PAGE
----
The accepted students were drawn from a record pool of 22,955 applicants. That makes this year’s application process the most competitive Harvard has seen, with less than nine percent of hopeful students being offered a space in next year’s freshman class. Last year, 9.3 percent of applicants to the Class of 2010 were accepted.
But Dean of Admissions William R. Fitzsimmons ’67 stressed that he believed the increased diversity of the incoming class—not its competitiveness—is the class’s most significant attribute.
While the percentage of female admits fell by about one percent to 50.5 percent, slight increases set record highs for African American, Asian American, Latino, and Native American students. The pool of accepted students is 10.7 percent African American, 19.6 percent Asian American, 10.1 percent Latino, and 1.5 percent Native American, according to the admissions office.
Admission of foreign nationals rose above last year’s 8.7 percent, coming in at 9.1 percent this year. In total, foreign citizens, students with dual citizenship with the U.S. and another country, and U.S. permanent residents constitute approximately 19 percent of the admitted class, about the same as last year. The geographic distribution of students accepted from within the United States also remained similar to previous years.
In a phone interview, Fitzsimmons attributed the increasing diversity of the accepted class to the success of the Harvard Financial Aid Initiative (HFAI) and minority recruitment efforts.
The admissions office estimates that 26 percent of the admitted students will be eligible for HFAI, a program that waives the parental contribution to tuition for families earning less than $60,000 a year and significantly lowers the expected parental contribution for families earning between $60,000 and $80,000 a year. Since HFAI was put in place three years ago, the number of accepted students from families with incomes under $60,000 has increased by 34 percent, according to the admissions office.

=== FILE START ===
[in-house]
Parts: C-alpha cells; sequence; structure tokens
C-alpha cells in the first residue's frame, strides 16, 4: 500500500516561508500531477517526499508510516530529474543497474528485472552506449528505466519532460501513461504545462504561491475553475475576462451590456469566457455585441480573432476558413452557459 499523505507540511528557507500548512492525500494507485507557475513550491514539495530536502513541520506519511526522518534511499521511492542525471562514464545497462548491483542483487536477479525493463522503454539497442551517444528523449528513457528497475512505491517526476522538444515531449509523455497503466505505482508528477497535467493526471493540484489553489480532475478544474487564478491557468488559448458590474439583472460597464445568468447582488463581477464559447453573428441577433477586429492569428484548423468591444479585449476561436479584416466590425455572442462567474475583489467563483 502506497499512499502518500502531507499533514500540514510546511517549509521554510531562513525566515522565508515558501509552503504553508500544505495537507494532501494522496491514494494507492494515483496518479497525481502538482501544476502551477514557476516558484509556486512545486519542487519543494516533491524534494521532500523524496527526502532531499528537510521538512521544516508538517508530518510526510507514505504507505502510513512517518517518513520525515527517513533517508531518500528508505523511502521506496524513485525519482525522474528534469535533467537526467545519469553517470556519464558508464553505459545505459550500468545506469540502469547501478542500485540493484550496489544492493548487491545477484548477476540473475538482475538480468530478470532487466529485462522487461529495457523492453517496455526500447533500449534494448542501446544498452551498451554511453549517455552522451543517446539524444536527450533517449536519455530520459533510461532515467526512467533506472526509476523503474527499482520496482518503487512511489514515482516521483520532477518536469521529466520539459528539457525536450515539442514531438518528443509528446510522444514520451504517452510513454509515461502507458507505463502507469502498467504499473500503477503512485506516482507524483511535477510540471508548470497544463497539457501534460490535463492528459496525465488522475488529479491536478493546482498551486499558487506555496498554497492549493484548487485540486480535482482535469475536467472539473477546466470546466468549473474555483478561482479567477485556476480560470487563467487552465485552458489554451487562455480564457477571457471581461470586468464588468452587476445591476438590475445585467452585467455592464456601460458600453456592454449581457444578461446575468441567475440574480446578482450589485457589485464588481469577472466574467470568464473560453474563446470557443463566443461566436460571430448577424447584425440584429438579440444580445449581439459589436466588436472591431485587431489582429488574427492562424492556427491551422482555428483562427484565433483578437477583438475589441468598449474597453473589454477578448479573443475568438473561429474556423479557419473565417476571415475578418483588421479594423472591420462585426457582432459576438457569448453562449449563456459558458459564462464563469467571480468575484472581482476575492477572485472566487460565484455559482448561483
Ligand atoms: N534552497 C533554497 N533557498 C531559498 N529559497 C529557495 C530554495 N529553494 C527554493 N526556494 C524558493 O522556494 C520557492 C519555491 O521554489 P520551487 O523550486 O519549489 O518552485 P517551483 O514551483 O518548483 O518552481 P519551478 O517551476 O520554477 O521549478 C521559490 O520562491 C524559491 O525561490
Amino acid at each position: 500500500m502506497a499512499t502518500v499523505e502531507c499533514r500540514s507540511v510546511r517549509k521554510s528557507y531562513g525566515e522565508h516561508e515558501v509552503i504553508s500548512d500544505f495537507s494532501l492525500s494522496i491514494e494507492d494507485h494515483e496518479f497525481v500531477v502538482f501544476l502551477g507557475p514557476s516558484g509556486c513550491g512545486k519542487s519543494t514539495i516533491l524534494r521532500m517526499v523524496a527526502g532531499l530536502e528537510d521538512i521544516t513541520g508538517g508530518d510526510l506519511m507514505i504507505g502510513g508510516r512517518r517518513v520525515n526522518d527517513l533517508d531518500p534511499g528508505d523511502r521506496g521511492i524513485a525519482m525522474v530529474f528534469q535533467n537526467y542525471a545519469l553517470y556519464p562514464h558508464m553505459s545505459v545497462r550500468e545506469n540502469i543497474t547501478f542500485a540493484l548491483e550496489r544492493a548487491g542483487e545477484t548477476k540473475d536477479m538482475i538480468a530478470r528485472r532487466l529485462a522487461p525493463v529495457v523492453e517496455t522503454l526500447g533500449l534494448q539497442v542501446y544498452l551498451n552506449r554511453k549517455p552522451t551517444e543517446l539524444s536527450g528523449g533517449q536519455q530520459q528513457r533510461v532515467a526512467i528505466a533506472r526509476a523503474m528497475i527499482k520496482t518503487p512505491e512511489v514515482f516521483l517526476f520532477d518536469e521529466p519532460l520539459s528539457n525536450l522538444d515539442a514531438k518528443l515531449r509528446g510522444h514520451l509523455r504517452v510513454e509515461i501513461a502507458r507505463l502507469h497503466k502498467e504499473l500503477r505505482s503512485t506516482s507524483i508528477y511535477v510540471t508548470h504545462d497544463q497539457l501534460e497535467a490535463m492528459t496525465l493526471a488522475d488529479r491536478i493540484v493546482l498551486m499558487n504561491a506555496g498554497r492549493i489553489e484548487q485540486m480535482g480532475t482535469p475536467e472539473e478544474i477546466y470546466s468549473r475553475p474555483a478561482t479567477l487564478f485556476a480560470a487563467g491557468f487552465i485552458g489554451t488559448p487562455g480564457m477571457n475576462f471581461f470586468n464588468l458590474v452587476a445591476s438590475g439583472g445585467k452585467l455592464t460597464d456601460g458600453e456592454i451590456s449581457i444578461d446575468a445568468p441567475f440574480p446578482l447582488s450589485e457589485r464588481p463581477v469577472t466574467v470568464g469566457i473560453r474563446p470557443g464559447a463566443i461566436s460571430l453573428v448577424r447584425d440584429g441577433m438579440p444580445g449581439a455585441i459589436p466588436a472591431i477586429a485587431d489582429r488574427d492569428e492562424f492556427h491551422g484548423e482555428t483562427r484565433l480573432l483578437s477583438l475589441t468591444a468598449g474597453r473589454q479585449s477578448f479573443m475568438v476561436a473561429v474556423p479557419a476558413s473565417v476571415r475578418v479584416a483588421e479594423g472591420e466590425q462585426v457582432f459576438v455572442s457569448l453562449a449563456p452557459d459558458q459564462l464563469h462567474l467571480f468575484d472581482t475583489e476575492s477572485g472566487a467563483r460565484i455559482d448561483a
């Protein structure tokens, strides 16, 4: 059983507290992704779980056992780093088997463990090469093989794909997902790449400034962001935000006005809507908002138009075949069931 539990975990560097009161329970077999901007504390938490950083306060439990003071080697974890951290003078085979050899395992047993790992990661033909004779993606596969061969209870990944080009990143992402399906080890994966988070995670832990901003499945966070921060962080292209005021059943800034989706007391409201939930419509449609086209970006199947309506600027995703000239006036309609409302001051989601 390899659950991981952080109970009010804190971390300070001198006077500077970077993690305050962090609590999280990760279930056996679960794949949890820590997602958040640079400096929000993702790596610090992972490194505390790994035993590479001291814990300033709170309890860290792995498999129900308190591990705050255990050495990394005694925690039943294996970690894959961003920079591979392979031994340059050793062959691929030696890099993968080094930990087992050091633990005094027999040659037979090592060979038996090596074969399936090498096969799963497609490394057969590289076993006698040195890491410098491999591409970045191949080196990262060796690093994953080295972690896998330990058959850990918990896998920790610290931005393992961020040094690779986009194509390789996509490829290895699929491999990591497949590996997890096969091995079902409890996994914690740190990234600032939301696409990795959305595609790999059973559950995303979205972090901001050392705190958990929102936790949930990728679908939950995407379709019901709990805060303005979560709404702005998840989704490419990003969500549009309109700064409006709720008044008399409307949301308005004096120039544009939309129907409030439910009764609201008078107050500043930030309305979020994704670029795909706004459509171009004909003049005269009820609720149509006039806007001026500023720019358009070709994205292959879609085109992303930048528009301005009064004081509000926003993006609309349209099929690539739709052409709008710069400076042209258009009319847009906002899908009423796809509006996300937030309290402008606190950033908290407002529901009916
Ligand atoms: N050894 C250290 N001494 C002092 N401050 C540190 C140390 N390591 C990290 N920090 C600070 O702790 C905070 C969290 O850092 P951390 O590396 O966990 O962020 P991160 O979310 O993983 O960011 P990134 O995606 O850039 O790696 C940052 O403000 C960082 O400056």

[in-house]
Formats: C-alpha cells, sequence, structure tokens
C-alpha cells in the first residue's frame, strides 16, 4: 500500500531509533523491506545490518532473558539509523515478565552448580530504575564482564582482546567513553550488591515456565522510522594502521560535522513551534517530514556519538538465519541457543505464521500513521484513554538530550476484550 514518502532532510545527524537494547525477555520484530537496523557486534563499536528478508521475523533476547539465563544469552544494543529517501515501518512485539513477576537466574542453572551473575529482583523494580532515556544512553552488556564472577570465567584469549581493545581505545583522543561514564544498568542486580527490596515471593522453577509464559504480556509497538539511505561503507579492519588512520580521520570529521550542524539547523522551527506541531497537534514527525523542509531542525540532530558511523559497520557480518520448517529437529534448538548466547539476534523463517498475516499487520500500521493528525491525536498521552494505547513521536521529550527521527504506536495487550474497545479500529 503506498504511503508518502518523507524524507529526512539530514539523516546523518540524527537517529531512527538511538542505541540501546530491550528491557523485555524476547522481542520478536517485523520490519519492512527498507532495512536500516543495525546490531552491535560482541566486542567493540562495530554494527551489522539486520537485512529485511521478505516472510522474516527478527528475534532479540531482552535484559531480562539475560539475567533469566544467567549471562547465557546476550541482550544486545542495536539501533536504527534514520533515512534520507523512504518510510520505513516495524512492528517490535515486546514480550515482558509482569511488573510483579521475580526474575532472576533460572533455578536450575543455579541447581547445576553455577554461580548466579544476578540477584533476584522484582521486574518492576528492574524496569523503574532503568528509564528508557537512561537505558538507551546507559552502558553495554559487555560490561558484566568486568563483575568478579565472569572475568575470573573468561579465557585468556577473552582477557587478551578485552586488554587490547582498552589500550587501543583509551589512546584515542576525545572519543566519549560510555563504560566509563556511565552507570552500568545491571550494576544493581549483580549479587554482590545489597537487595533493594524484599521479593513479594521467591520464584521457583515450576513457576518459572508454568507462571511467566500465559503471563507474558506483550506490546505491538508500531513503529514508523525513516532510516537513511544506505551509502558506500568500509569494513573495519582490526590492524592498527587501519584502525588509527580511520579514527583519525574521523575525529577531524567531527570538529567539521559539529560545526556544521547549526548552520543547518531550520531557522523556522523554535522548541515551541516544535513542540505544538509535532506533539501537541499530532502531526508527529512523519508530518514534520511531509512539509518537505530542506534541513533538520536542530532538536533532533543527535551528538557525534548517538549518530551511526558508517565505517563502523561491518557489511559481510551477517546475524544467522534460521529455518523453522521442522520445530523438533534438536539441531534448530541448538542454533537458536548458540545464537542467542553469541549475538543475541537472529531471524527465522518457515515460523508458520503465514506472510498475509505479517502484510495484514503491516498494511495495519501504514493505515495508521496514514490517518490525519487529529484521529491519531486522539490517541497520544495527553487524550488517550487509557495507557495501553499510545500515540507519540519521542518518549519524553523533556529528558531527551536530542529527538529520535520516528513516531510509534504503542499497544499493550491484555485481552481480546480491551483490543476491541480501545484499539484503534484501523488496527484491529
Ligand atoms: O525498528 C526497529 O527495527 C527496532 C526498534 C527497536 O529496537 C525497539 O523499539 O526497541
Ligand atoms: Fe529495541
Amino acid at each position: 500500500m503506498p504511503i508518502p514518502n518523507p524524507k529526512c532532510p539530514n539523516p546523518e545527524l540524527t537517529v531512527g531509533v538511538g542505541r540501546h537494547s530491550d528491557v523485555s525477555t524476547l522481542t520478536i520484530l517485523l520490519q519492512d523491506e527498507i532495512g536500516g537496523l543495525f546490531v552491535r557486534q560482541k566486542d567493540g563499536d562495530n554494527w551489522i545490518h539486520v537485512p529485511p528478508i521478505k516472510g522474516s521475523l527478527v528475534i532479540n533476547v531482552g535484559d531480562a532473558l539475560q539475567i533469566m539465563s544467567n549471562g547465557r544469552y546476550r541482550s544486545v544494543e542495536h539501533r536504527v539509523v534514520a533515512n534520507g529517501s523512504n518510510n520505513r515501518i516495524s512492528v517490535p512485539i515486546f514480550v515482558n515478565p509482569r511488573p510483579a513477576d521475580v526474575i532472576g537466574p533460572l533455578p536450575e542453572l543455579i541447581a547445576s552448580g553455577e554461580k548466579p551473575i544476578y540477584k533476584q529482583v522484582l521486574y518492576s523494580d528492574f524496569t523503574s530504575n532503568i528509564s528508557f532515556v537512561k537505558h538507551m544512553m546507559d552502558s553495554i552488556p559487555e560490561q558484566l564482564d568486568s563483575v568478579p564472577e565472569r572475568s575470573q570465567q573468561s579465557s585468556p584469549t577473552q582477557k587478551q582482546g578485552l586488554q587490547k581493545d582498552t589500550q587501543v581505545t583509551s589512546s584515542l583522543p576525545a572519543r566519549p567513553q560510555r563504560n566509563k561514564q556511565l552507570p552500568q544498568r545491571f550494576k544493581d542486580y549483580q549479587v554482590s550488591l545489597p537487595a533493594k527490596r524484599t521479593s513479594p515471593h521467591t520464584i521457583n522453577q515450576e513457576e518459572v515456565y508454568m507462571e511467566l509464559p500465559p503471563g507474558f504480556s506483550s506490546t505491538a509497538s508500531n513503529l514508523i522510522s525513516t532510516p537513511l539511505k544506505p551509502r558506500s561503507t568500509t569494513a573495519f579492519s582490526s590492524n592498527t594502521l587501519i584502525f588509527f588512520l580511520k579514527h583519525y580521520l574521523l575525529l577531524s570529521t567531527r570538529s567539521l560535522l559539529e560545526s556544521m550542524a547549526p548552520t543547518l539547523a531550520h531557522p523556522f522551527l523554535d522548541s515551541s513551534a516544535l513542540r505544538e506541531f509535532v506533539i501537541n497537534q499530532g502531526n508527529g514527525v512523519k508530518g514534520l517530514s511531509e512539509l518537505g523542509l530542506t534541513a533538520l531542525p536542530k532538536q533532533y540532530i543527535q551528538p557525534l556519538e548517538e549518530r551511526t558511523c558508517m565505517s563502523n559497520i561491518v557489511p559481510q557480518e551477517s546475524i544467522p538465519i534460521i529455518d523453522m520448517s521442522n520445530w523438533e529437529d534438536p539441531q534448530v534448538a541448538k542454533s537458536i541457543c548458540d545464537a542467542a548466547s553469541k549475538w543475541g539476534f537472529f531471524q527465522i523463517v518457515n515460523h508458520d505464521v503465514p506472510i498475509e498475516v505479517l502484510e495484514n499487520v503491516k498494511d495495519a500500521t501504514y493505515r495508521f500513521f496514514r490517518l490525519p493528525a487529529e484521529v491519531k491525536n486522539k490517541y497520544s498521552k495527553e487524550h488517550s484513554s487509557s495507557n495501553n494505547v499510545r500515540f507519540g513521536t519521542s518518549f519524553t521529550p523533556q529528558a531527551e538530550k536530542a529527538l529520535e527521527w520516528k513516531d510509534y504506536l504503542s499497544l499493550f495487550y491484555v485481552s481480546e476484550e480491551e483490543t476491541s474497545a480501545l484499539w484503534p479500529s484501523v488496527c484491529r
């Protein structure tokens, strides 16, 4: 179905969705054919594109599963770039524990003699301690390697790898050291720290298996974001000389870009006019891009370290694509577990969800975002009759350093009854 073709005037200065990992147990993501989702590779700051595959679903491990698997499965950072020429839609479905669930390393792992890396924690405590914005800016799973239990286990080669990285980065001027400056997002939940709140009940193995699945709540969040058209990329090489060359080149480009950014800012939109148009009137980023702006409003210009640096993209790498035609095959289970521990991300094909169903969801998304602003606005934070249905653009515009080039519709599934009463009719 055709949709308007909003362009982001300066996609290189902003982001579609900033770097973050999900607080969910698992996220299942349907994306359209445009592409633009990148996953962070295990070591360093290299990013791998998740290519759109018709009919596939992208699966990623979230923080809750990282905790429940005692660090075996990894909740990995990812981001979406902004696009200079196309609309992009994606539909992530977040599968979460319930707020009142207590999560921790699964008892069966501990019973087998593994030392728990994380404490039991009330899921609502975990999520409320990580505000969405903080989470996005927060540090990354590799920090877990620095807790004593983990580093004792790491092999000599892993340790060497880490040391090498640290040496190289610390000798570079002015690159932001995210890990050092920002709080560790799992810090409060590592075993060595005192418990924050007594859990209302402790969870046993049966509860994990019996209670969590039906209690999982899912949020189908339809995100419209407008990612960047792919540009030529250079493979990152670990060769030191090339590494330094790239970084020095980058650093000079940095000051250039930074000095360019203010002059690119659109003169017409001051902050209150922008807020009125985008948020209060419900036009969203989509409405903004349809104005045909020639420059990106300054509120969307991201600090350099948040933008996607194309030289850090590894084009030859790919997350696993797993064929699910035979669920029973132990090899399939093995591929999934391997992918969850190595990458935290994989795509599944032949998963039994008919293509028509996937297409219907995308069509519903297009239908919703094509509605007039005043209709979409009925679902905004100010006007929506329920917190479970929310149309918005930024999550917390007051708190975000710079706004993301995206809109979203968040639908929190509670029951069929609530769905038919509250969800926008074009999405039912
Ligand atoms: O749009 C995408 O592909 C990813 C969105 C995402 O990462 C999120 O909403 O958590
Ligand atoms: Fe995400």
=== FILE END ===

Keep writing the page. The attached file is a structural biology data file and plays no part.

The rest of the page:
“The response to the new Harvard Financial Aid Initiative has been beyond our wildest expectations,” Fitzsimmons said yesterday. “There’s often an immediate effect…but now it has really been sustained through a number of classes—that is really promising.”
Fitzsimmons added that the admissions office’s expanded recruiting efforts—such as traveling information programs, the Undergraduate Minority Recruitment Program, and alumni involvement in recruitment—have been greatly helped by the College’s financial aid offerings.
“The fact that we can talk about new financial aid offerings creates a generally welcoming message,” he said.
The test scores and relative academic achievements for the students accepted to the Class of 2011 were consistent with previous years.
“We have a class that is the most diverse ever, and academic credentials are just as they were last year,” Fitzsimmons said. “There’s always a negative correlation between socioeconomic background and access to education for high test scores—but we have been able to keep standards right where they were.”
Academic interests for the entering class have shifted slightly, according to the new figures. Interest in engineering as well as related fields such as mathematics and computer science has increased, as has interest in the biological sciences. The number of accepted students interested in concentrating in the humanities, social sciences, and physical sciences decreased slightly.
The College plans to have its annual visiting program for admitted students from April 21 to 23. Until then, accepted students have access to online chat sessions and message boards to get in touch with potential classmates. Students have until May 1 to accept or reject their offer from Harvard.
—Staff writer Aditi Balakrishna can be reached at email@example.com.